Garlic Sprouted in the Pantry? Don’t Toss It Out Just Yet!
You know how fresh garlic sometimes sprouts, sending out shoots during storage? Most of us have been taught to toss garlic once it’s sprouted. Those bright green shoots signal that it’s gone off. It will be bitter. It’s no good anymore.
Well, it’s time to rethink that old bit of wisdom.
According to new research, sprouted garlic contains more considerably more antioxidants than unsprouted garlic. Of course, garlic already enjoys a well-deserved reputation as a heart-healthy food that combats atherosclerosis. And now, it seems, sprouted garlic may be even more beneficial, due to changes that accompany the sprouting process.
When you think about it, it makes sense. Why didn’t somebody think of this sooner? After all, I love Ezekiel bread, made by Food For Life. It’s made from sprouted grains, and provides improved digestibility, increased absorption of minerals, and additional vitamins that are released during the sprouting process. Maybe something similar went through the minds of the Korean scientists who wondered if sprouting garlic might not have enhanced antioxidant activity. “We hypothesized that sprouting garlic would stimulate the production of various phytochemicals that improve health,” they wrote, in a recent report. Their hunch proved correct. “Extracts from garlic sprouted for five days had the highest antioxidant activity, whereas extracts from raw garlic had relatively low antioxidant activity.”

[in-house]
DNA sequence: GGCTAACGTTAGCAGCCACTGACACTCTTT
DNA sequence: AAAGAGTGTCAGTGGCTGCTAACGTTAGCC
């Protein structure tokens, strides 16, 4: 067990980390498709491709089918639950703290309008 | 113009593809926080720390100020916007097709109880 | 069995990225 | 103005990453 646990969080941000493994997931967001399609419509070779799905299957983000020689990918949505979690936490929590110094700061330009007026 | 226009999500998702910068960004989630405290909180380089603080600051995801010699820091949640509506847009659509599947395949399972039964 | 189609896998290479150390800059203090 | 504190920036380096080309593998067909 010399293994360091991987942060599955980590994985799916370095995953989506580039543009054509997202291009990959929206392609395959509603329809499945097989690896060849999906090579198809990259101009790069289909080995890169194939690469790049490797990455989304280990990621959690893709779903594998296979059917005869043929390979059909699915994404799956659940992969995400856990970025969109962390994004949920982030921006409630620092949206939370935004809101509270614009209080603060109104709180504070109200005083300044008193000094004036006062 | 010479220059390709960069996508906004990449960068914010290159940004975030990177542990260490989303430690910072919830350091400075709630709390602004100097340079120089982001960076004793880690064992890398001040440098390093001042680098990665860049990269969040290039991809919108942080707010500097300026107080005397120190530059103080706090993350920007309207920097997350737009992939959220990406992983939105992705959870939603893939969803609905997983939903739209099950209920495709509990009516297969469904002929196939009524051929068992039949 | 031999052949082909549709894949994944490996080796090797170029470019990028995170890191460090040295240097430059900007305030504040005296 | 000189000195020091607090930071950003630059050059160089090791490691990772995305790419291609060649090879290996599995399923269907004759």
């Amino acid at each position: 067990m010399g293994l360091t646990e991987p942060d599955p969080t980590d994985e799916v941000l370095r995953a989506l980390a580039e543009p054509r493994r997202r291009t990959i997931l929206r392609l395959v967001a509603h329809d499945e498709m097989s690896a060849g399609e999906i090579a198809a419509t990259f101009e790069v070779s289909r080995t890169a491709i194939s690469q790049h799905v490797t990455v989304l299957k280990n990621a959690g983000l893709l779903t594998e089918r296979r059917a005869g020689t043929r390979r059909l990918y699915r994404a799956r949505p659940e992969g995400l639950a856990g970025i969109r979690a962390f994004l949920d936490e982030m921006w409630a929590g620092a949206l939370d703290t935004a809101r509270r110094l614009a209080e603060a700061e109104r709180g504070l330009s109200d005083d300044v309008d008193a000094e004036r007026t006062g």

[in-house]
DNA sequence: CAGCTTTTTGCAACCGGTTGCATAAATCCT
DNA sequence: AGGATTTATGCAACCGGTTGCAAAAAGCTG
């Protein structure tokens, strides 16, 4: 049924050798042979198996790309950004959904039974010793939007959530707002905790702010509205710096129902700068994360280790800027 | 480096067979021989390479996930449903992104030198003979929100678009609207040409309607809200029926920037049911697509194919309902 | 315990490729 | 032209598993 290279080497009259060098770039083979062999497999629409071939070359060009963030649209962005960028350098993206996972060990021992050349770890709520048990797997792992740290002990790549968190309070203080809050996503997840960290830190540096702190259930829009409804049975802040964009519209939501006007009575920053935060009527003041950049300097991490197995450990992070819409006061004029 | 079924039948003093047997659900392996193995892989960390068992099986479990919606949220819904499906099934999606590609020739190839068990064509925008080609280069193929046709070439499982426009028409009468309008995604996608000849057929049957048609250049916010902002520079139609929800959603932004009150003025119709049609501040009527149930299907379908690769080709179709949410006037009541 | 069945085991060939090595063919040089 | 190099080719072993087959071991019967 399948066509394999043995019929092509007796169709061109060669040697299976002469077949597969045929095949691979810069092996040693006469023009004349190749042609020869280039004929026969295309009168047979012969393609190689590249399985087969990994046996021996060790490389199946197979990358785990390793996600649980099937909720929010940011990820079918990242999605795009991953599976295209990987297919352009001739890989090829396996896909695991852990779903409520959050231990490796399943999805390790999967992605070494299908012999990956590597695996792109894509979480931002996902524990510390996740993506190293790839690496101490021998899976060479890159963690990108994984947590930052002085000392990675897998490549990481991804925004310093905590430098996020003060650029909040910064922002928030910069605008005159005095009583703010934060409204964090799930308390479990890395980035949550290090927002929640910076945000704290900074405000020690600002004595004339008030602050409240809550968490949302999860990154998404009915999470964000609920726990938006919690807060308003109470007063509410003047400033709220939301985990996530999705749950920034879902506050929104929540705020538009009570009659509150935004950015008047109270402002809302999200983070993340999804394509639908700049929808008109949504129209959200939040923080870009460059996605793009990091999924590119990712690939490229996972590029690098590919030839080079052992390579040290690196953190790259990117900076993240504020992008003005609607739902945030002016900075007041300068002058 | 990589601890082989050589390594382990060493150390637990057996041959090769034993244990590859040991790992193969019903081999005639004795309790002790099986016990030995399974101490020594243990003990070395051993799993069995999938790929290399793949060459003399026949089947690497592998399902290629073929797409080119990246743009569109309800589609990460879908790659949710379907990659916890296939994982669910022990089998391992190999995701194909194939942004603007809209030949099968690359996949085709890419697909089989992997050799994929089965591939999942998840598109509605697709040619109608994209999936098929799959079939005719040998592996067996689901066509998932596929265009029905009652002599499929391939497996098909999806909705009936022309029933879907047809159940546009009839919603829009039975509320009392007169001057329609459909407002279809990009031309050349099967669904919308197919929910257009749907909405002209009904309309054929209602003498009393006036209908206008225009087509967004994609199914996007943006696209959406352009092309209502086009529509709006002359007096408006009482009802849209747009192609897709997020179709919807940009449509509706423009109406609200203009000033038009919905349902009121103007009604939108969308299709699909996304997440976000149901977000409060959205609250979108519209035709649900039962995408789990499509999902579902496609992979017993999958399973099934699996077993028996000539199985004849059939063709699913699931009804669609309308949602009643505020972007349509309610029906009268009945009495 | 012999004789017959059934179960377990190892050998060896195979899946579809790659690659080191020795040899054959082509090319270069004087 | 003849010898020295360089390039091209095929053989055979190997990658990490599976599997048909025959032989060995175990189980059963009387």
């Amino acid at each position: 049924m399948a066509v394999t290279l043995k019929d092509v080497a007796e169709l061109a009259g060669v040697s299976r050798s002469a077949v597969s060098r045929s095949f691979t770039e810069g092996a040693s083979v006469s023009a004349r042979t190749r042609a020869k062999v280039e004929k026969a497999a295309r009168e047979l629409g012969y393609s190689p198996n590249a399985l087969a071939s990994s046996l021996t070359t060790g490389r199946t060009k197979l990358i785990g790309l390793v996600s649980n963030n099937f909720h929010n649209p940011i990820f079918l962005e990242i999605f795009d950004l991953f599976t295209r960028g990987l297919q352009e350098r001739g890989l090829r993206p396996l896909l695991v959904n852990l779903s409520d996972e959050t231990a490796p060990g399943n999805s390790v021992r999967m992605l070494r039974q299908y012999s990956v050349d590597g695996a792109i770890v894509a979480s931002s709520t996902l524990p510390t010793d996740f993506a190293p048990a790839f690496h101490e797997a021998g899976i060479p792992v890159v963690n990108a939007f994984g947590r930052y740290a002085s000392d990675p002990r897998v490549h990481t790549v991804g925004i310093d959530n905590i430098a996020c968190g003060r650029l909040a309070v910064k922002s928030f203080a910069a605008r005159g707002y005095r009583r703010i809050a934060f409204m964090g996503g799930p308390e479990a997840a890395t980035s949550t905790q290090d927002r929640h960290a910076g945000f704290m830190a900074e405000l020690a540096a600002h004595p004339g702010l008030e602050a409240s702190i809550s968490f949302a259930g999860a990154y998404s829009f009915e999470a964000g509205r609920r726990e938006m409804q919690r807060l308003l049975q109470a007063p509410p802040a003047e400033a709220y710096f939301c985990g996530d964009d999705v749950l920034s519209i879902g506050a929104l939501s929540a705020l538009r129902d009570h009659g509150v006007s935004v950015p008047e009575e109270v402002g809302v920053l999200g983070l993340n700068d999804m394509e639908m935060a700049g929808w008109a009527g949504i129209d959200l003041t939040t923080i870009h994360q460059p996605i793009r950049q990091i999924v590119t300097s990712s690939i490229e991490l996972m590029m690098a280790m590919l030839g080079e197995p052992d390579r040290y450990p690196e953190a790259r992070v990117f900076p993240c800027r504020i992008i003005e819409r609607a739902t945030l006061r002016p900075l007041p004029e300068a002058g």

Much previous research has focused on compounds in garlic that appear to help prevent atherosclerosis, the underlying cause of most heart disease. So either way, garlic is something of a superfood. But now we know that there may be good reason to think again the next time your garlic starts sprouting. Instead of tossing it out, find a way to include it in your latest dish. Your heart may thank you.
Alexandra Zakarova, Ji Yeon Seo, Hyang Yeon Kim, Jeong Hwan Kim, Jung-Hye Shin, Kye Man Cho, Choong Hwan Lee, Jong-Sang Kim. Garlic Sprouting Is Associated with Increased Antioxidant Activity and Concomitant Changes in the Metabolite Profile. Journal of Agricultural and Food Chemistry, 2014; 62 (8): 1875 DOI: 10.1021/jf500603v